Stuart Hall defines identity as an ‘already accomplished fact, which the new cultural practices then represent’. We should think instead of ‘identity as a ‘production’ which is never complete, always in process, and always constituted within, not outside, representation’ (Hall 1994 p.392). An individual’s sense of belonging to a particular group, thinking, feelings and behaviour can also be referred to as identity. One’s cultural image can construct identity; such features as hair, skin tone and height. History shapes our identity.
In most case, identity is shaped by culture. Since culture is a set of ideals life practices, routines and attitudes set up by a certain community hence culture plays a major role in shaping the identity of an individual. An individual’s character and attributes can be because of their background. This is due to the set up that one has grown up (Dumas 19). People tend to learn more about their culture, and as they grow up it becomes part of them. They embrace the culture’s beliefs and tend to do things following the set routines. The aspect of following the set routine and beliefs play a significant part in shaping the identity of an individual.
This essay will outline how in today’s society, culture influences our personal identity, our actions, and media. Culture is a primary factor in our lives but it is also how we respond to the culture and identity we are exposed too.
Moreover, as an individual grows up from being a child, they receive cultural values from the family or the society around. There are questions raised on matters dealing with identity: Can an individual choose his or her own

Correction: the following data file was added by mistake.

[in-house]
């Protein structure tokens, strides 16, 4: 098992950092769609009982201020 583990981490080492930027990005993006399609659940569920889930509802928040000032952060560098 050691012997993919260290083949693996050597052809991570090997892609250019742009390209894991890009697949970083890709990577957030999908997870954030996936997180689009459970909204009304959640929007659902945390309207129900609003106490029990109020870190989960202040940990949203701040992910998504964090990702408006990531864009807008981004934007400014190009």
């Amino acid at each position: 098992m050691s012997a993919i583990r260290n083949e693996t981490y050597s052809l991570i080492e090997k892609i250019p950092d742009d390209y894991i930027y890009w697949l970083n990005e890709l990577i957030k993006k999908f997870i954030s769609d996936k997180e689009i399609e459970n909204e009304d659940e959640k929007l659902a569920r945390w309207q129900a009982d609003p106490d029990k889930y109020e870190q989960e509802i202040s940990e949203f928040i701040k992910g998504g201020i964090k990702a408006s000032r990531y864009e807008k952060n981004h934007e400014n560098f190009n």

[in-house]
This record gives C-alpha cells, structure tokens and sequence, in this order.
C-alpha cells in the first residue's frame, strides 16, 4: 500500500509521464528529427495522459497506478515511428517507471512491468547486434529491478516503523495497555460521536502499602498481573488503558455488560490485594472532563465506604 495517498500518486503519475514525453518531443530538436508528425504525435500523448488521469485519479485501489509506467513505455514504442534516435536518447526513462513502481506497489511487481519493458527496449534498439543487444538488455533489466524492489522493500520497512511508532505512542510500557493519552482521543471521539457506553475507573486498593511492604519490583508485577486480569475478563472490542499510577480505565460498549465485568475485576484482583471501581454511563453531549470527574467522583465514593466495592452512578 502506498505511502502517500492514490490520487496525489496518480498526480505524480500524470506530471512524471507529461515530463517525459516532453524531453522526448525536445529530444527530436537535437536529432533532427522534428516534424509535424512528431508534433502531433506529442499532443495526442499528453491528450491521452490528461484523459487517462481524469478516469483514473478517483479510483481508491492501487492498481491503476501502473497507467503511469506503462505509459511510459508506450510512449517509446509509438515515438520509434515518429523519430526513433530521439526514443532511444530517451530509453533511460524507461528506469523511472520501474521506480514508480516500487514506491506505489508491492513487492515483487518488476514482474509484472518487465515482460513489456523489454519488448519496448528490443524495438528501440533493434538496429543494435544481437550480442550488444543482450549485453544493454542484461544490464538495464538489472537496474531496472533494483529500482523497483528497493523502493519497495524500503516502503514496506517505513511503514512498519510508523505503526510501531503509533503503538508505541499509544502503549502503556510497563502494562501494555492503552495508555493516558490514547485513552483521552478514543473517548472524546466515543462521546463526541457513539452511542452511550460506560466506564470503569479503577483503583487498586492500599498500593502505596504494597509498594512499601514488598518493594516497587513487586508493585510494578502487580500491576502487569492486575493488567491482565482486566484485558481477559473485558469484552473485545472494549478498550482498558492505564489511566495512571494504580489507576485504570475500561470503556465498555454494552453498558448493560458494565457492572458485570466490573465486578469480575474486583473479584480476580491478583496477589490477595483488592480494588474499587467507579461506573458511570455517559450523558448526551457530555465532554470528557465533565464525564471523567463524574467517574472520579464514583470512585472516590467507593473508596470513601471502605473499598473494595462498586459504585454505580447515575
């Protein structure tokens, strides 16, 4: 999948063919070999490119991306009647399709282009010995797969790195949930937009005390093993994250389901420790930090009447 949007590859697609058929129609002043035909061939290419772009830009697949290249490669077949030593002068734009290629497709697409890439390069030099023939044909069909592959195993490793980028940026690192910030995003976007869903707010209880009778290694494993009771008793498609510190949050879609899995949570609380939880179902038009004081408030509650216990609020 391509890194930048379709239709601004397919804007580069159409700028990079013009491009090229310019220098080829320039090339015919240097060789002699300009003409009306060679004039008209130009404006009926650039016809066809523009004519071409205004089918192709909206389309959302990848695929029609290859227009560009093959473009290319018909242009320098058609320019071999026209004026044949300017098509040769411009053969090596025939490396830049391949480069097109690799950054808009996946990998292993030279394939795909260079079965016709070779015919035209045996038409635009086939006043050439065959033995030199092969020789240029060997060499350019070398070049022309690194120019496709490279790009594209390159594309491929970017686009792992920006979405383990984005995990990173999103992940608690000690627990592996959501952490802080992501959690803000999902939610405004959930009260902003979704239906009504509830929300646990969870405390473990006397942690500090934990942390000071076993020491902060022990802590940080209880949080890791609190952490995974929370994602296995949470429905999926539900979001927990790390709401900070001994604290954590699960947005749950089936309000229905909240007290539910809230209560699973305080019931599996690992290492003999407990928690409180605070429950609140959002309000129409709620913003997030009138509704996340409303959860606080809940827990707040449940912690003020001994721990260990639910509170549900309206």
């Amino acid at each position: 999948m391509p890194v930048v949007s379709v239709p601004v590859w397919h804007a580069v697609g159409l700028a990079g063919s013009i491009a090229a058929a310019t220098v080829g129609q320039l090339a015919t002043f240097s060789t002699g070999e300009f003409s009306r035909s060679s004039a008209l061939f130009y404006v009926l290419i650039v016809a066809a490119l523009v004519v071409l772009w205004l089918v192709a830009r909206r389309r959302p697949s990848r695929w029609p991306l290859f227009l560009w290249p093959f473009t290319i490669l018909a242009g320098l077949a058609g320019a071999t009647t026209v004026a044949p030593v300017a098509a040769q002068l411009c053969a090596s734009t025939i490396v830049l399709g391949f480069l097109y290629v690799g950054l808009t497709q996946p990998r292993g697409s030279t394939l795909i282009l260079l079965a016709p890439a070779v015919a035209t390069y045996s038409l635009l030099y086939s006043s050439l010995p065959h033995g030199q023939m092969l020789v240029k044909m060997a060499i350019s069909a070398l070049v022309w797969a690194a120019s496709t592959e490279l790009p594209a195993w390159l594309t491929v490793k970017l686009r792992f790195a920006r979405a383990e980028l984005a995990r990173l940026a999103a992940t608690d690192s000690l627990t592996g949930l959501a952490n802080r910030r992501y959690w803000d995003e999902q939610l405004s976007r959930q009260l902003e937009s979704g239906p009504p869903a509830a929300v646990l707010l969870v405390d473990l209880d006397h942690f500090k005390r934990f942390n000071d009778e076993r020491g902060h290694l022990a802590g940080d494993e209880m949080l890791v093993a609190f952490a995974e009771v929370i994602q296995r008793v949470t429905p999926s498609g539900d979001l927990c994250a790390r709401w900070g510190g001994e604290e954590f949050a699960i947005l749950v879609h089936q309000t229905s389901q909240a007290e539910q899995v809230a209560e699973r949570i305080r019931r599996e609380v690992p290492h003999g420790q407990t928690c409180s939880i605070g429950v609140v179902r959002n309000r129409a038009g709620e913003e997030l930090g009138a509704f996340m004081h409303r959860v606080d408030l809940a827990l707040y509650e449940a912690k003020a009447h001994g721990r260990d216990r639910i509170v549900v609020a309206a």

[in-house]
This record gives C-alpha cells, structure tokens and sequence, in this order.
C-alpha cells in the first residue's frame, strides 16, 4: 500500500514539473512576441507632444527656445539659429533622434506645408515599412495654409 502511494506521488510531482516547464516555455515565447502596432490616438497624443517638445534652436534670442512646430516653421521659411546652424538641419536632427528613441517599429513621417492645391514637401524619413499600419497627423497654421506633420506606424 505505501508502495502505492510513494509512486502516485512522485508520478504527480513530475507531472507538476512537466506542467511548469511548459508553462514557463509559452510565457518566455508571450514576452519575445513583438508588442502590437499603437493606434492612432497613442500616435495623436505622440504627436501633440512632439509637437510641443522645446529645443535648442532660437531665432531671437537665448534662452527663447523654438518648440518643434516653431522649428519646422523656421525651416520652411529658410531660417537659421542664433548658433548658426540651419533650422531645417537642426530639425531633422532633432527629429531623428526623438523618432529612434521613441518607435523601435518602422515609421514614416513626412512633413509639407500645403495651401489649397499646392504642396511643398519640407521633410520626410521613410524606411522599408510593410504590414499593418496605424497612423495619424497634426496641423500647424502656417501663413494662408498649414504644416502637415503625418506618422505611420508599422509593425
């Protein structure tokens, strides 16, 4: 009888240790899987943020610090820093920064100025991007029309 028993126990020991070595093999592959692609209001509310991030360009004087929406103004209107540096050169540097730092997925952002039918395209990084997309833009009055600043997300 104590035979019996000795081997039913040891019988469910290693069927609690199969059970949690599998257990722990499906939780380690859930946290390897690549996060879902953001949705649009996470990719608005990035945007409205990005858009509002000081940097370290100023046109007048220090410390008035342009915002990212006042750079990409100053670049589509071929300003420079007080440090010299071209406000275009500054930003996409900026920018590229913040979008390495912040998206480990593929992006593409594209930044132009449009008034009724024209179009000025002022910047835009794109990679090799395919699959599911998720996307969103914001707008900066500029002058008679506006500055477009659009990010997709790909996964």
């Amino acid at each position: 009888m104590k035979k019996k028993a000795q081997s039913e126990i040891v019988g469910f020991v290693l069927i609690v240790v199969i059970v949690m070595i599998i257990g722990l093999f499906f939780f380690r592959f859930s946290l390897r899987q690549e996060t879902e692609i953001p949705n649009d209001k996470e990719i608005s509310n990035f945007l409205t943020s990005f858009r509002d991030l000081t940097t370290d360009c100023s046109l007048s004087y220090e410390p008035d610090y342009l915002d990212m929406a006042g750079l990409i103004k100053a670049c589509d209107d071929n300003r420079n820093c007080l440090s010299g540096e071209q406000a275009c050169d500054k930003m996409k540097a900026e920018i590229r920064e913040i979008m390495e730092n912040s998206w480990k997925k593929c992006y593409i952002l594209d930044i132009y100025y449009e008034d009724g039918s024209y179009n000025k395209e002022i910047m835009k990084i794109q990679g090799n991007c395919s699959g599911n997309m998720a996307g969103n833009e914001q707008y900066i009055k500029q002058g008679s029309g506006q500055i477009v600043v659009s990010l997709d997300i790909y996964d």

In chapter three maalouf states, “Identity isn’t given once and for all: it is build up and changes throughout a person’s lifetime.” The essence of Maalouf’s argument is our identity changes over time and different components are added everyday, changing our identity as a whole. He gives a great example of an African baby born in New York, compared to if it was born in Lagos,
Religious identity can come in two forms, one from a nation of people all believing in the same values and another from the personal view of each individual or family within that nation. In a family or local community sense, it ties the smaller community together against its neighbouring ethnicities. It provides a feeling of togetherness and strength for the society. It is the basis for 'ethnic honour: the excellence of one's own customs and the inferiority of alien ones' (Weber, cited in Bruce 1996, p. 96). Religious identity brings great pride and hope to the citizens of any particular society and lends itself towards social cohesion (Browne 2005).
Cultural identity is a part of the psychological self-concept that expresses an individual or group’s worldview and perceived cultural affiliations. The first step in finding a societal fit is to establish a cultural identity; this can be on an individual level and group level. Who am I? And where do I belong? These questions start to form in the human mind from an early age; it drives humans to explore their worldviews and how and where they fit in the world. Rosenfeld (1971) argued it is a deep-seated primal process that has ensured our continual survival. By finding others that think and act similarly we are offered some protection (Erickson, as cited in Carducci 2015). Erickson (as cited in Carducci, 2015) and Maslow (as cited in Mcleod 2007) argued that the need to belong is a basic building block of human development. Whatever the reason, the consensus is that humans have an intrinsic need to find a like-minded cultural group to belong to; this chosen affiliation is their cultural identity. A person may identify with more than one cultural